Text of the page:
The subliminal stress is through the roof at the moment.
As soon as I leave the house, and I see the masks, or I see the cops, I start to remember that we’re in this crazy Purimshpiel called ‘Coronavirus’ again.
And it’s pretty stressful, even though I know it’s leading to geula the hopefully sweet way, and a much, much better world than we currently live in. The problem is, we are in that ‘in-between’ stage at the moment, when the revealed good still hasn’t been so revealed, while the revealed bad is going all out, because it’s the last chance it has to make it’s bid for global domination.
It’s pretty stressful.
Then, I remind myself that the Israelites in Egypt still had to work, and carry on with ‘pretend normal’ for the first 3 of the 10 plagues, and it seems to me, that was probably the most head-wrecking time of all, because even after the Nile turned to blood, and the frogs were croaking all over the place, and the lice were on every Egyptian head and every Egyptian body – the media were still just blaming all that on global warming.
And the Israelites were still expected to turn out every morning to go to work in the Egyptian civil service, and Nile-Mart was still selling BBQs for half price, and Mr and Mrs Levy were still trying to get a mortgage sorted out on the new pyramid project being built in Harish before the next plague hit and closed the economy down permanently.
So anyway, the subliminal stress has been really high recently, probably for all of us.
Since the full lockdown in Israel ended a couple of months ago, me and my husband have been taking every opportunity we can to do all the things we wanted to do, but didn’t have the time or motivation for, before.
And top of the list is going to visit kivrei tzaddikim, or holy graves of dead holy Jews.
Last week, I booked us to go to the graves of Calev and Yehoshua in Kifel Haris, and also to the grave of Yosef HaTzaddik, in Shechem. Because both places were given away to the Palestinians under Oslo, those visits need to be arranged with an IDF escort, you can’t just drive in yourself (although some people still do….)
But I’m not on that level, so I booked our armored buses, and I was really looking forward to going.
Of course, it got cancelled.
Because of ‘COVID-19’.
(I am doing ‘whatever’ fingers, writing this.)
So instead, I decided to seek out some of the other tombs we haven’t been to visit yet.
Last week, we went to the grave of Yehuda, buried in the middle of a small park surrounded by new apartment buildings in Yehud.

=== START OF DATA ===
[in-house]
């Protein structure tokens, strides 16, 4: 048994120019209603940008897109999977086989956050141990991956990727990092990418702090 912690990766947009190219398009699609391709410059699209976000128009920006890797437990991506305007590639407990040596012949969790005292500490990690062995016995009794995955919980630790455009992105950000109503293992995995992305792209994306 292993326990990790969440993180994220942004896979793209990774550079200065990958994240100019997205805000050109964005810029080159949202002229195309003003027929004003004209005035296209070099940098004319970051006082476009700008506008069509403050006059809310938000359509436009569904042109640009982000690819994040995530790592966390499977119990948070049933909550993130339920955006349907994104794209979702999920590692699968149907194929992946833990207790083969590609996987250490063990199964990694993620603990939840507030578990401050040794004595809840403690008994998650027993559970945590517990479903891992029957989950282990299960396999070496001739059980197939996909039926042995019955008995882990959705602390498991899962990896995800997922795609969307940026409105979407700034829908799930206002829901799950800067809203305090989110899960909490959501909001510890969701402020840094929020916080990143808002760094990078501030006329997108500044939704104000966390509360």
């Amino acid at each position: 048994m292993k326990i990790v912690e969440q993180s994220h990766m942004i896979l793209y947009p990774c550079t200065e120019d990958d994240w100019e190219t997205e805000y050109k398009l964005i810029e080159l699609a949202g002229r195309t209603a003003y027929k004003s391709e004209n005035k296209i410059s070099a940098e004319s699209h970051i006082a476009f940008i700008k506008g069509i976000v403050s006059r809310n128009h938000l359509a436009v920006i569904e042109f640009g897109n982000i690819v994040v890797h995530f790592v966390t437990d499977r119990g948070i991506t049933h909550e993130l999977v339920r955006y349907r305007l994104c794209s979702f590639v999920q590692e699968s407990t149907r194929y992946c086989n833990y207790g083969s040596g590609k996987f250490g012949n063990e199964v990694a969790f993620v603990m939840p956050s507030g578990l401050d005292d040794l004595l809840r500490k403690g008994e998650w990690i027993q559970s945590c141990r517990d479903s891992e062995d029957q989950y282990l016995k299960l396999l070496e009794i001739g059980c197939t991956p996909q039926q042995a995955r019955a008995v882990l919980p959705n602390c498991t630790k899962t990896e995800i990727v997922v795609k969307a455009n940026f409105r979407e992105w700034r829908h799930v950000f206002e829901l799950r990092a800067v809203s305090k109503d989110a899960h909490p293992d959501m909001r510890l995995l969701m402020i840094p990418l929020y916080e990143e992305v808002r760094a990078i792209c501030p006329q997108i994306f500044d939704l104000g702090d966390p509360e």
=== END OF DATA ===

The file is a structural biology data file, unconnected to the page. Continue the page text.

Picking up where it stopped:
And yesterday, we went to the graves of Binyamin and Shimon – also both sons of the Patriarch Yaakov – who are buried off Route 55, near to Kfar Saba, about a 10 minute drive apart.
We got to Binyamin first, and the car park next to it was full of cars. The site itself was also full of people – mostly Na-Nachs – and there was a very sociable vibe going on. Tables were set up for a haluka, the ceremony where you give a 3 year old boy his first haircut, teenagers were smoking a nargila in one of the structures of to the side, and elsewhere, there were scores of men gathered to hear a shiur.
After all the police enforcement in Jerusalem, it was a really nice change, but still a little bizarre, to say the least.
I turned into the blue-domed structure housing the tomb of Binyamin the son of Yaakov, and there was one other young woman there – wearing a facemask – who left after a couple of minutes.
It was 4.30 in the afternoon, and I still hadn’t said my morning brachot, so I found a siddur, sat on the bench, struggled to say the brachot…then fell asleep with my head on the tomb. That doesn’t happen a lot, but whenever it happens, I always feel something ‘big’ has shifted, spiritually – so big, that I can only actually deal with it by being asleep.
Half an hour later, I woke up, went to find my patient husband (who was catching the shiur, after he’d peeked in and saw I’d fallen asleep) – and then we headed off to Kever Shimon.
Kever Shimon is located in a lonely field, right next to Route 6.
From the dirt track that leads on to it, it looks as though it’s surrounded by brambles and thorns. We walked through them, until we realised that you could drive down the road a little further on, and turn in.
The grave itself was open, covered in memorial candles and tikkun haklalis – and otherwise totally deserted.
The contrast between Binyamin and Shimon was profound.
I sat on the one chair to recite a couple of tikkun haklalis, while my husband wandered around to say his.
It was such a calm vibe there.
I loved it.
I really felt as though the half an hour I spent there filled me up with enough koach to keep going this week, because sometimes it’s hard to keep going.
I know we’re all feeling it at the moment.
I’m trying to concentrate on keeping things as ‘normal’ as I can for my teens, and to keep things going as smoothly as I can on the home front, while the 10 plagues continue to play out past the front door step.
Go and re-book your driving test!!! I tell my teens.
Even though the world is going to change radically very soon, I still want you to be able to drive the car to the supermarket!!!
(For as long as it exists….)
All I can do, is carry on going to the Kivrei Tzaddikim, for as long as I’m able to, and to continue talking to God about everything that’s happening, to try and stay as close to Him as I can, while the madness continues to play out.
I think there’s another 5 months of this, until November 9th.
And I think it’s going to up another level August 9th, in the ‘last trimester’, and get even more intense than it is now.
I have to pace myself.
And staying close to the true tzaddikim, alive and dead, are a big part of that.
For as long as I can continue to do it.
If you want to know what I’m basing the ‘nine months’ on, taking us up to November 9th, 2020, take a look at this: